I knew of several mid-80s classrooms that had copies of the Wyndham Classics games Swiss Family Robinson and Treasure Island. Kids were allowed to play them as a reward for good behavior or academic performance. People liked them. Kids convinced their parents to buy the games (sometimes a whole system) because of their relationship to published novels and literacy promotion.
I don’t bring this up because the Wyndham games compare favorably to Seastalker–yes, we are here to discuss Seastalker–in every case and sense (they don’t), but because this is the market that Seastalker entered into in 1984. Below the Root and Swiss Family Robinson released that very same year, and three more games (Treasure Island, The Wizard of Oz, and Alice in Wonderland) would follow in 1985. Seastalker, whatever its flaws, still had Infocom’s parser–only Alice… and Below… used the joystick-compatible interface–and the sun had yet to set on that technology from a market perspective.
More About Seastalker
I have taken a long and roundabout path to saying that Seastalker entered a competitive market, made an initially impressive sales splash, and vanished rather abruptly into the declining back half of Infocom’s decade-long existence as a creative enterprise. I do not like it very much, and that is in one sense a matter of taste. In another, it is a matter of personal values. In no sense do I intend to flog Seastalker for three full weeks and several thousand words. In this series, then, I will keep a close eye on Seastalker’s market context (I’ll post some links to Below the Root materials below). The feelies and documentation provided with Seastalker have some novel features, so they are certainly worth discussing. There is also an odd (in the negative sense that The Witness‘s portrayal of Monica is odd) side story regarding Commander Bly, who is described in fittingly red letters on an Infocard (part of a set of “coded” cards provided with the game’s feelies):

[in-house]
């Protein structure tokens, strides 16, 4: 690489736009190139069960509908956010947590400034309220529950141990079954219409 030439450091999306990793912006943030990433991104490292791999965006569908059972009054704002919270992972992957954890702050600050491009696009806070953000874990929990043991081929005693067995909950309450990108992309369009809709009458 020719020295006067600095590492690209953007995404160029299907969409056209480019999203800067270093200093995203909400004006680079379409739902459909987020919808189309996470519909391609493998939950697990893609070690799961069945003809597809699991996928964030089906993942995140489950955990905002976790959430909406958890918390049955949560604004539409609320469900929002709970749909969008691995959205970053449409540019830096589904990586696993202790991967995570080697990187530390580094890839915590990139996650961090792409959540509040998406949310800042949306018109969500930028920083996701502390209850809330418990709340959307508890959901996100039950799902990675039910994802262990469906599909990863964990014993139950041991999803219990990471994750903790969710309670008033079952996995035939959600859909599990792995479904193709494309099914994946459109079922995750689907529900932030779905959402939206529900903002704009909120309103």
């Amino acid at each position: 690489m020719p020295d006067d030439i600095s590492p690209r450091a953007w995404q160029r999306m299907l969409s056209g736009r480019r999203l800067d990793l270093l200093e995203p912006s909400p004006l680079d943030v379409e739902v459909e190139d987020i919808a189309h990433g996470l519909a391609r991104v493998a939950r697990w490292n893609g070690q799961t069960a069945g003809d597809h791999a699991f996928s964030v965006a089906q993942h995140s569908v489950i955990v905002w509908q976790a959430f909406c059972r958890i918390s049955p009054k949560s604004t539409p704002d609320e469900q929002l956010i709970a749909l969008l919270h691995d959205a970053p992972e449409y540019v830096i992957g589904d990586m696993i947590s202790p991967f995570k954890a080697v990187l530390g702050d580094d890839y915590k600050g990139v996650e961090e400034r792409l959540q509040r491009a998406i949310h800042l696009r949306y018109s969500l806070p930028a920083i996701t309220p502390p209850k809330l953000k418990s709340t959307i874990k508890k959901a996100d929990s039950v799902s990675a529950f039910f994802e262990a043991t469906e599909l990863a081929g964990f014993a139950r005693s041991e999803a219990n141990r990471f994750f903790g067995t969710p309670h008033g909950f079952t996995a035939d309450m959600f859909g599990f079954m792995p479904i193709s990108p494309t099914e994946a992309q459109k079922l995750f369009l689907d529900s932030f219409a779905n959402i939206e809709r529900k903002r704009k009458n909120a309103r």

COMMANDER ZOE BLY-This woman’s delicate beauty is hard to resist, but when you start to talk to her, wow-what a tough one she is. For one thing, she’s a champion athlete and a superachiever. For the past three months now, she’s been commander at the Aquadome. She’s an Honor Graduate of the Navy Frogman School and the Galley Institute of Technology. You’ll see soon enough that she doesn’t have much patience with people who don’t meet her standards. And that attitude tends to make some people real mad.
Is this a nine year-old kid talking?
Hello Again, Sailor
Next time, I’ll delve into the folio publication of Seastalker, sharing some photos of my own copy. Until then, I would like to hear from readers about Seastalker, especially if you liked it.